RARE BOOK SCHOOL 1999 (RBS): Rare Book School is pleased to announce its
schedule of courses for the summer of 1999, consisting of 27 five-day,
non-credit courses on topics concerning the history of books and
printing, manuscripts, and special collections, to be offered on the
grounds of the University of Virginia 12 July - 6 August. Tuition per
course for the RBS 1999 Summer Session is $640. The complete brochure,
expanded course descriptions, and applications are available at our
Readers of TEI-L may find the courses featured below to be of particular
17. IMPLEMENTING ENCODED ARCHIVAL DESCRIPTION.
Encoded Archival Description (EAD) provides standardized
machine-readable access to primary resource materials. This course is
aimed at archivists, librarians, and museum personnel who would like an
introduction to EAD that includes an extensive supervised hands-on
component. Students will learn SGML encoding techniques in part using
examples selected from among their own institution's finding aids.
Topics: the context out of which EAD emerged; introduction to the use of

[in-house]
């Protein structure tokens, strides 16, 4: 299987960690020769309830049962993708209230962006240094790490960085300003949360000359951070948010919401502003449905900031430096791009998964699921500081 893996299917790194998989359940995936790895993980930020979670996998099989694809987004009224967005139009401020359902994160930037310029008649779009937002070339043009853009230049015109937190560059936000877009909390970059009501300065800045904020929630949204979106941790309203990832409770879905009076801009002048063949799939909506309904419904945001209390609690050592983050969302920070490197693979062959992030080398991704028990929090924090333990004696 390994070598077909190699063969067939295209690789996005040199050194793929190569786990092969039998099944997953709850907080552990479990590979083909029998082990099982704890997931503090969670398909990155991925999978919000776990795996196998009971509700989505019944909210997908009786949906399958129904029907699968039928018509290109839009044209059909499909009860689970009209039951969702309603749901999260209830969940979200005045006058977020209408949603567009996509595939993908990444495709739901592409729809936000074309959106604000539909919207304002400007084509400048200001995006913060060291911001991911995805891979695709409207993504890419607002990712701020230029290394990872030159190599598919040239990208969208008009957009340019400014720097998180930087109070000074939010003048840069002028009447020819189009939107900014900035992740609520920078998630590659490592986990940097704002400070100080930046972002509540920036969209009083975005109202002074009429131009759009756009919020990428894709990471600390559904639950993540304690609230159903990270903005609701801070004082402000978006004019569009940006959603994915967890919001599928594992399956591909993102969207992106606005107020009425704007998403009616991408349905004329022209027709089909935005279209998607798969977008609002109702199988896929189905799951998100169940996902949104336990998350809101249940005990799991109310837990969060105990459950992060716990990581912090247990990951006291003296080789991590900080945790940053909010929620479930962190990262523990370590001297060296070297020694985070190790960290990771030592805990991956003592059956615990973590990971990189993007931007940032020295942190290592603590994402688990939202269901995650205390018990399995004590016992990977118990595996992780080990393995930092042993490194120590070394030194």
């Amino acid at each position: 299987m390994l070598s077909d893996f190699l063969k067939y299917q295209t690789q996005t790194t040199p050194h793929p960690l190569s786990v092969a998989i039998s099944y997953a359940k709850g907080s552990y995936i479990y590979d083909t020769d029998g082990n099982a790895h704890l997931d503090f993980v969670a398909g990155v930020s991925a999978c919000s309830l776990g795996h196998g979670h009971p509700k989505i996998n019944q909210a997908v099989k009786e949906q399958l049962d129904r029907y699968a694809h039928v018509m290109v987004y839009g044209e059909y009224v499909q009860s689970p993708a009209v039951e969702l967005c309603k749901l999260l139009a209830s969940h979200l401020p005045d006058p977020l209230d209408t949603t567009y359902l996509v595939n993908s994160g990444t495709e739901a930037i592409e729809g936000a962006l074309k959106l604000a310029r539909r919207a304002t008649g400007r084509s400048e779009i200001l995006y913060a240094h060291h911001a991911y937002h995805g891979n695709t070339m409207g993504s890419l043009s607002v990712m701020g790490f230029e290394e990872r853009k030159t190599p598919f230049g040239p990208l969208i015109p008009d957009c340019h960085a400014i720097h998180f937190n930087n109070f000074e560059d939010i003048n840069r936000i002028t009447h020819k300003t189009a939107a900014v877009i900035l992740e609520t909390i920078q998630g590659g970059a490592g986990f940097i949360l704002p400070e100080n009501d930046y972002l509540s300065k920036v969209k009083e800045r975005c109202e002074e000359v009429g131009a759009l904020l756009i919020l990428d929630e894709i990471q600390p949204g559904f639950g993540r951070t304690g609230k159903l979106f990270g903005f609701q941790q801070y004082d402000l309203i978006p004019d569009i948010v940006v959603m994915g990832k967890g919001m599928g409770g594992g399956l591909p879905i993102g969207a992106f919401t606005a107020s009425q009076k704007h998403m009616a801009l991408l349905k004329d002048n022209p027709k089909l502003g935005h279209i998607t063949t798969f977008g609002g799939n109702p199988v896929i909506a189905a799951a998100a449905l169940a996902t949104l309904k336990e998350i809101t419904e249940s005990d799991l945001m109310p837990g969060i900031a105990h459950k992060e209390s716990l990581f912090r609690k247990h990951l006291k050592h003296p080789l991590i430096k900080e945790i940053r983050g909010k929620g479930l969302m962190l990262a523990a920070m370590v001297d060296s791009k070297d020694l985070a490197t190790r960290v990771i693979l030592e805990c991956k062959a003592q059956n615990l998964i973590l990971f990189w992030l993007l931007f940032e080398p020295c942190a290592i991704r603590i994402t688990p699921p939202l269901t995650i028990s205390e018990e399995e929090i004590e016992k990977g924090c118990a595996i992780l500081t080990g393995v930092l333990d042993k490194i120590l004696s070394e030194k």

SGML authoring tools and browsers; the conversion of existing finding
aids to EAD. Offered in both weeks 1 and 3. Instructor: Daniel Pitti.
DANIEL PITTI became Project Director at the University of Virginia's
Institute for Advanced Technology in 1997, before which he was Librarian
for Advanced Technologies at the University of California, Berkeley. He
was the Coordinator of the Encoded Archival Description initiative.
27. ELECTRONIC TEXTS AND IMAGES.
A practical exploration of the research, preservation, editing, and
pedagogical uses of electronic texts and images in the humanities. The
course will center around the creation of a set of archival-quality
etexts and digital images, for which we shall also create an Encoded
Archival Description guide. Topics include: SGML tagging and conversion;
using the Text Encoding Initiative Guidelines; the form and implications
of XML; publishing on the World Wide Web; and the management and use of
on-line texts. See for details about last year's course. Some experience
with HTML is a pre-requisite for admission to the course. Offered in
both weeks 2 and 4. Instructor: David Seaman.
DAVID SEAMAN is the founding director of the nationally-known Electronic
Text Center and on-line archive at the University of Virginia. He
lectures and writes frequently on SGML, the Internet, and the creation
and use of electronic texts in the humanities.
Book Arts Press ph: 804/924-8851
114 Alderman Library fax: 804/924-8824
University of Virginia email: [log in to unmask]
Charlottesville, VA 22903 website: <http://www.virginia.edu/oldbooks>